Abstract

The sensitivity of an ideal heterodyne spectrometer approaches the quantum detection limit provided the local oscillator power is sufficiently large and the shot noise dominates all other sources of noise. The postintegration minimum-detectable-number of photons/sec for an ideal heterodyne system is (B/τ)1/2, where B is the IF bandwidth, and τ is the integration time. For astronomical observations, however, a number of factors (Δi) tend to degrade the sensitivity, a fact that becomes significant particularly when the laser power is insufficient. A discussion and an evaluation of the degradation in sensitivity are given for a heterodyne spectrometer employing a HgCdTe photodiode mixer and tunable diode lasers. The minimum detectable source brightness is considered as a function of the mixer parameters, transmission coefficient of the beam splitter, and local oscillator emission powers. The degradation in the minimum detectable line source brightness that results from the bandwidth being a fraction of the line width is evaluated and plotted as a function of the wavelength and bandwidth for various temperature to mass ratios. It is shown that the minimum achievable degradation [πii)] in the sensitivity of a practical astronomical heterodyne spectrometer is ∼30. Estimates of SNR's with which ir line emission from astronomical sources of interest may be detected are given.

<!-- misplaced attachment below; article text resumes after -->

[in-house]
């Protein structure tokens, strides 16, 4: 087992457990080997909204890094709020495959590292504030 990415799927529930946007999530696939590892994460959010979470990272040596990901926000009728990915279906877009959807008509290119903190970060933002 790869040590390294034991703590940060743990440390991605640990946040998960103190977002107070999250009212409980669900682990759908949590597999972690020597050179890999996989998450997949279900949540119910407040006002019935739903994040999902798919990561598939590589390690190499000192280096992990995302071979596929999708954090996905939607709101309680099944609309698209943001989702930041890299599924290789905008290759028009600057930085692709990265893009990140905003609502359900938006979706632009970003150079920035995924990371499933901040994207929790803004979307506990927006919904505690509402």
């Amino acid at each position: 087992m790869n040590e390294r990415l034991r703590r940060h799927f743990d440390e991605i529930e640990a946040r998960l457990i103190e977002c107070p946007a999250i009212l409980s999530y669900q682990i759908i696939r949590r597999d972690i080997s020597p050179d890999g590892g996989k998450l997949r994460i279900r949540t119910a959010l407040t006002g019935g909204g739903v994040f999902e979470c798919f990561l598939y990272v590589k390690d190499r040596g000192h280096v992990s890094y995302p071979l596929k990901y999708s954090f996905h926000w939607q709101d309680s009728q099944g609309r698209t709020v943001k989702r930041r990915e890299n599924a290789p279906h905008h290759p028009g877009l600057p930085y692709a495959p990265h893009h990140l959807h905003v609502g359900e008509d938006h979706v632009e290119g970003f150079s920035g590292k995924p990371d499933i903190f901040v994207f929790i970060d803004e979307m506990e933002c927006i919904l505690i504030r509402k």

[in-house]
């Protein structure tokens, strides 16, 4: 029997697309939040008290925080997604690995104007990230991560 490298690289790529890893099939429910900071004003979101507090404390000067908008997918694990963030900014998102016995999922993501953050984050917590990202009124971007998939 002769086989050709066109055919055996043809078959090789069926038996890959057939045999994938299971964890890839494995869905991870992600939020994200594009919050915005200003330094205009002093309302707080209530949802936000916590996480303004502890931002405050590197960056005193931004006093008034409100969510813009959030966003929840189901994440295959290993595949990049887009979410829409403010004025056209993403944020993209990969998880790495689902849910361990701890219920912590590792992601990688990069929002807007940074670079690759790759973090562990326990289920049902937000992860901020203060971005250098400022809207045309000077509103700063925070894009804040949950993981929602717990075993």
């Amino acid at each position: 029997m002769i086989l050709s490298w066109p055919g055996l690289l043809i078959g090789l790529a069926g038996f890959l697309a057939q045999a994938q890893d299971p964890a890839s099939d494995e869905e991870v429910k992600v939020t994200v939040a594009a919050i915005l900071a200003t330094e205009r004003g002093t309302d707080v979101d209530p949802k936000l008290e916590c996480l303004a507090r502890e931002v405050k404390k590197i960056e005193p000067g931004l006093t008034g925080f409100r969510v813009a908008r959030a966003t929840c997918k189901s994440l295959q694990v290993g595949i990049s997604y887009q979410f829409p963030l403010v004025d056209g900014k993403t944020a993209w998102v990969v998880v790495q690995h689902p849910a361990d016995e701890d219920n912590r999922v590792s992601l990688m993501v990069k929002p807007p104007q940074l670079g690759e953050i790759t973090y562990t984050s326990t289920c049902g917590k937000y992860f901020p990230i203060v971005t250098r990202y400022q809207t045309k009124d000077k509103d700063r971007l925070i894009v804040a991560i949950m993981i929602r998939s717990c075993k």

© 1976 Optical Society of America

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Corrections

M. M. Abbas, M. J. Mumma, T. Kostiuk, and D. Buhl, "Sensitivity limits of an infrared heterodyne spectrometer for astrophysical applications: errata," Appl. Opt. 16, 2793-2793 (1977)
http://proxy.osapublishing.org/ao/abstract.cfm?uri=ao-16-11-2793

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